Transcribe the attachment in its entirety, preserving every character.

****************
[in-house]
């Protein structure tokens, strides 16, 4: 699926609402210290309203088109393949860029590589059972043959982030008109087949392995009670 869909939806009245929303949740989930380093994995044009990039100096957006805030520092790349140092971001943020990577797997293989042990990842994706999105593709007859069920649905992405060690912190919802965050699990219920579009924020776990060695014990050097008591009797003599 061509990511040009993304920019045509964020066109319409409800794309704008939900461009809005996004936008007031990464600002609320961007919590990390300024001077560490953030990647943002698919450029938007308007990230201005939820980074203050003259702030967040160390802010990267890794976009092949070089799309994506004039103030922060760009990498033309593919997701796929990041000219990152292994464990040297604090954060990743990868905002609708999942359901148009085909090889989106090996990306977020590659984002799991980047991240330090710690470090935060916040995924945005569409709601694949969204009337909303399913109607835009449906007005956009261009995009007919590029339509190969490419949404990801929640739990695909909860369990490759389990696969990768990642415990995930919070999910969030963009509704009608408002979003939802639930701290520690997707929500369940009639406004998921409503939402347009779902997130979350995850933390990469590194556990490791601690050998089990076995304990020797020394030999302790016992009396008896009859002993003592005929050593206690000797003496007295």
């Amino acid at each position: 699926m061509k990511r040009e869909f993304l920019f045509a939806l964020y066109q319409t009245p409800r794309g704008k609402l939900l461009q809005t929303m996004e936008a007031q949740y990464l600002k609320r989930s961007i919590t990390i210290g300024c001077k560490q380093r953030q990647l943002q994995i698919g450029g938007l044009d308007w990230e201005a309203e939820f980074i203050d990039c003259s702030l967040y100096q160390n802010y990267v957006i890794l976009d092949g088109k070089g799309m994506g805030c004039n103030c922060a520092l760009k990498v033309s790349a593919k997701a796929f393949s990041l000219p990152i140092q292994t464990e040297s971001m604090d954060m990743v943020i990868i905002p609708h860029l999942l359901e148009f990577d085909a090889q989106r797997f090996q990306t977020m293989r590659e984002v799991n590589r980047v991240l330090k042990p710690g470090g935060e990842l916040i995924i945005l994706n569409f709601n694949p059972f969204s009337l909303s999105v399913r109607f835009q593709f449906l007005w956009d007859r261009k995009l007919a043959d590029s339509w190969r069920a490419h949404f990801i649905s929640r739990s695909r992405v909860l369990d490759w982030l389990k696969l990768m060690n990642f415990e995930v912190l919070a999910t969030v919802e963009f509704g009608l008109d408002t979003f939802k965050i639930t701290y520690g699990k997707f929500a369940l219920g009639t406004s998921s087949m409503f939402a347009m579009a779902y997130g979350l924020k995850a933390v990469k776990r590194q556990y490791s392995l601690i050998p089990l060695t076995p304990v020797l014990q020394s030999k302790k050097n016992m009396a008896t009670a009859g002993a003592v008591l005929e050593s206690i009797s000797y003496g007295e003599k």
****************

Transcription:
[in-house]
């Protein structure tokens, strides 16, 4: 699926609402210290309203088109393949860029590589059972043959982030008109087949392995009670 869909939806009245929303949740989930380093994995044009990039100096957006805030520092790349140092971001943020990577797997293989042990990842994706999105593709007859069920649905992405060690912190919802965050699990219920579009924020776990060695014990050097008591009797003599 061509990511040009993304920019045509964020066109319409409800794309704008939900461009809005996004936008007031990464600002609320961007919590990390300024001077560490953030990647943002698919450029938007308007990230201005939820980074203050003259702030967040160390802010990267890794976009092949070089799309994506004039103030922060760009990498033309593919997701796929990041000219990152292994464990040297604090954060990743990868905002609708999942359901148009085909090889989106090996990306977020590659984002799991980047991240330090710690470090935060916040995924945005569409709601694949969204009337909303399913109607835009449906007005956009261009995009007919590029339509190969490419949404990801929640739990695909909860369990490759389990696969990768990642415990995930919070999910969030963009509704009608408002979003939802639930701290520690997707929500369940009639406004998921409503939402347009779902997130979350995850933390990469590194556990490791601690050998089990076995304990020797020394030999302790016992009396008896009859002993003592005929050593206690000797003496007295």
């Amino acid at each position: 699926m061509k990511r040009e869909f993304l920019f045509a939806l964020y066109q319409t009245p409800r794309g704008k609402l939900l461009q809005t929303m996004e936008a007031q949740y990464l600002k609320r989930s961007i919590t990390i210290g300024c001077k560490q380093r953030q990647l943002q994995i698919g450029g938007l044009d308007w990230e201005a309203e939820f980074i203050d990039c003259s702030l967040y100096q160390n802010y990267v957006i890794l976009d092949g088109k070089g799309m994506g805030c004039n103030c922060a520092l760009k990498v033309s790349a593919k997701a796929f393949s990041l000219p990152i140092q292994t464990e040297s971001m604090d954060m990743v943020i990868i905002p609708h860029l999942l359901e148009f990577d085909a090889q989106r797997f090996q990306t977020m293989r590659e984002v799991n590589r980047v991240l330090k042990p710690g470090g935060e990842l916040i995924i945005l994706n569409f709601n694949p059972f969204s009337l909303s999105v399913r109607f835009q593709f449906l007005w956009d007859r261009k995009l007919a043959d590029s339509w190969r069920a490419h949404f990801i649905s929640r739990s695909r992405v909860l369990d490759w982030l389990k696969l990768m060690n990642f415990e995930v912190l919070a999910t969030v919802e963009f509704g009608l008109d408002t979003f939802k965050i639930t701290y520690g699990k997707f929500a369940l219920g009639t406004s998921s087949m409503f939402a347009m579009a779902y997130g979350l924020k995850a933390v990469k776990r590194q556990y490791s392995l601690i050998p089990l060695t076995p304990v020797l014990q020394s030999k302790k050097n016992m009396a008896t009670a009859g002993a003592v008591l005929e050593s206690i009797s000797y003496g007295e003599k």